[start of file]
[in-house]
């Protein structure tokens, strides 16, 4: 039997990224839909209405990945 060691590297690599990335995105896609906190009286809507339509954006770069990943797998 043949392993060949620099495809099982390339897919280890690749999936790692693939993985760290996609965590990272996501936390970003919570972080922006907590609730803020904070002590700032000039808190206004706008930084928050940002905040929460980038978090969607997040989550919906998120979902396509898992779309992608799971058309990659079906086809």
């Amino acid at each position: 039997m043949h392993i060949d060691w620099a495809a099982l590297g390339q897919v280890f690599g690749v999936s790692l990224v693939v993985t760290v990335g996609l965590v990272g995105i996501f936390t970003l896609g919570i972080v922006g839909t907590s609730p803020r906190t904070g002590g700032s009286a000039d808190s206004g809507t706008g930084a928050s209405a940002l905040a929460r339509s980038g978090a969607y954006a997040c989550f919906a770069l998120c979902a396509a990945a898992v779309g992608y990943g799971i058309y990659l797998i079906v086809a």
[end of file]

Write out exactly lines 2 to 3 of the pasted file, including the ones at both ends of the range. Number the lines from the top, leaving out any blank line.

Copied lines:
């Protein structure tokens, strides 16, 4: 039997990224839909209405990945 060691590297690599990335995105896609906190009286809507339509954006770069990943797998 043949392993060949620099495809099982390339897919280890690749999936790692693939993985760290996609965590990272996501936390970003919570972080922006907590609730803020904070002590700032000039808190206004706008930084928050940002905040929460980038978090969607997040989550919906998120979902396509898992779309992608799971058309990659079906086809």
């Amino acid at each position: 039997m043949h392993i060949d060691w620099a495809a099982l590297g390339q897919v280890f690599g690749v999936s790692l990224v693939v993985t760290v990335g996609l965590v990272g995105i996501f936390t970003l896609g919570i972080v922006g839909t907590s609730p803020r906190t904070g002590g700032s009286a000039d808190s206004g809507t706008g930084a928050s209405a940002l905040a929460r339509s980038g978090a969607y954006a997040c989550f919906a770069l998120c979902a396509a990945a898992v779309g992608y990943g799971i058309y990659l797998i079906v086809a």